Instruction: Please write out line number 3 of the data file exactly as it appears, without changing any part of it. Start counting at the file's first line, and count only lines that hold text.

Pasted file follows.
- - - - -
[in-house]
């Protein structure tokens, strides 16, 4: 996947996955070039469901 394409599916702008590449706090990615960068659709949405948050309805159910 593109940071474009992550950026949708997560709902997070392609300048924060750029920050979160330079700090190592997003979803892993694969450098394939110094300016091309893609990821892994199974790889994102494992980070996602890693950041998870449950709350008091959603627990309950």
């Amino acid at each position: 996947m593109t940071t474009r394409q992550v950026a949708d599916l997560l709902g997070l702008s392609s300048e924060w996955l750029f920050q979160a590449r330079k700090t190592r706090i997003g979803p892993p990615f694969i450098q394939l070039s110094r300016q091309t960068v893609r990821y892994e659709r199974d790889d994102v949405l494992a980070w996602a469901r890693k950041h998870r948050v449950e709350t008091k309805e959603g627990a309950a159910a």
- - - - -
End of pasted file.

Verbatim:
């Amino acid at each position: 996947m593109t940071t474009r394409q992550v950026a949708d599916l997560l709902g997070l702008s392609s300048e924060w996955l750029f920050q979160a590449r330079k700090t190592r706090i997003g979803p892993p990615f694969i450098q394939l070039s110094r300016q091309t960068v893609r990821y892994e659709r199974d790889d994102v949405l494992a980070w996602a469901r890693k950041h998870r948050v449950e709350t008091k309805e959603g627990a309950a159910a």